Morocco: Africa's highest ski resort awaits with rustic appeal
Stars and Stripes November 17, 2010
I took pity on the tired, sad-eyed beast draped with shabby, multi-colored blankets. Did I really want to hoist my body — wearing heavy ski boots, and carrying skis and poles — onto the pathetic creature? But his owner was insistent — just 20 Moroccan dirham (about $2.50) for a trip to the slopes.
In Oukaimeden, Morocco, donkeys are a popular means of transportation from the equipment rental area to the slopes, and just part of an unusual ski trip. I gave in, and soon my none-too-fast beast was passed by a rollicking group on speedier specimens. There were 17 skiers from Washington, D.C., and they, like me, came to ski Morocco for “the unique experience.”
That it is. No snow-making equipment. No gondolas or fast six-passenger chairlifts. No cozy mountain restaurants or swank ski shops. Oukaimeden, Africa’s highest ski resort, is a step back in time, and skiing here may not be much different from what it was in 1937 when the first Poma lift was installed. Today there are six, plus a two-person chairlift that accesses the peak at 10,800 feet.
The run down the mountain’s steep non-groomed slope is a challenge. So is riding the lift to the top of the main intermediate slope. You are handed a lift pole and as you start up the hill, you are instantly catapulted several feet in the air. Many don’t make it and fall backward. Black runs and moguls don’t frighten me, but this did.
Oukaimeden is in the High Atlas mountains about 45 miles from Marrakech. The journey over twisting roads past Berber villages, flocks of sheep and goats and women in head scarves and long robes offers outstanding scenery and a glimpse of country life. Stop at a viewpoint or restaurant along the way and you’ll be mobbed by enterprising locals peddling bangles and beads, bags of almonds and bunches of mint. More of these eager salesmen, arms draped with necklaces, congregate at the base of the slopes.
At the mountain peak, local guides offer to show you the way down for a fee. As there are no piste maps or color-coded slopes, perhaps it’s not a bad idea. However, the area is small, five runs on just 15 miles of ski slopes. There’s a beginner’s slope with a rope tow, plus primarily intermediate slopes and the one hairy black run. You can’t beat the price. An all-day lift ticket is just 100 dirham.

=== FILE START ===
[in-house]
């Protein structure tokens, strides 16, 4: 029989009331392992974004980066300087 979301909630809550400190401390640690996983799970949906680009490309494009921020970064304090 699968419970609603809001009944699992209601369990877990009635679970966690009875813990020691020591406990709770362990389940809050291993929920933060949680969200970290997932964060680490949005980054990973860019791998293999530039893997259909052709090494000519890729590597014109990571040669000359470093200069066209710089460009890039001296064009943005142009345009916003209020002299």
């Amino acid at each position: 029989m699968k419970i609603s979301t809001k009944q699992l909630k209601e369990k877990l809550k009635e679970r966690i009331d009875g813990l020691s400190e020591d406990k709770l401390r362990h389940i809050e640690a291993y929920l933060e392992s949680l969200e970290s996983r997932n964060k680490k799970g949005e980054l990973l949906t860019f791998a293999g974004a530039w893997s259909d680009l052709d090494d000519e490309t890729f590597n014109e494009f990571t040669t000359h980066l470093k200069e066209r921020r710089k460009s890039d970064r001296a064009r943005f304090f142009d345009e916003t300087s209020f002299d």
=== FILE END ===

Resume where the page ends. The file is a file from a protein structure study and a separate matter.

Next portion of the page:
The main hotel for the ski area is the Club Louka, a 1970s-era structure where I stayed and enjoyed a cut-rate hamman, a Moroccan steamy bath and scrub down for about 200 dirham. As I stretched out on hot tiles, a woman doused my body with warm water, lathered me with black sudsy soap, then scrubbed and scrubbed with a rough mitt. I was wiped out after the treatment, but definitely felt clean.
Shopping in the hotel basement — a mini-bazaar with jewelry, Berber carpets, colorful pottery, elaborate mirrors and pierced silver lamps — is a favorite après-ski activity.
For a daytime off-piste activity, take a hike in the surrounding hills to see ancient (1,500 B.C.) etchings in the red sandstone. Guide Ali Aitelhaj said Morocco has 350 of these sites, but Oukaimeden, with some 1,000 engravings in a two-mile area, is considered one of the most important.
A Dubai-based company had plans to pump $1.4 billion into improving Oukaimeden’s infrastructure with snow cannons, new lifts, new hotels and the world’s highest golf course in this area of untamed mountain beauty. The economic crisis put this on hold, but according to Aitelhaj, a Moroccan company now has plans along the same lines.
The additions would be fine with Aitelhaj, as long as they don’t spoil “the unique experience.”
“I’d like to see the ski station improved,” said the Oukaimeden native, “but I also want it to stay the same.”
KNOW & GO
• A taxi from Marrakech to Oukaimeden — about a 90-minute ride — costs about $70 for up to six passengers.
• Tour companies in the town offer both ski and hiking packages to Oukaimeden.
Find more information on Oukaimeden and skiing in the High Atlas mountains at www.visitmorocco.com (in English) and www.clublouka.com (in French only).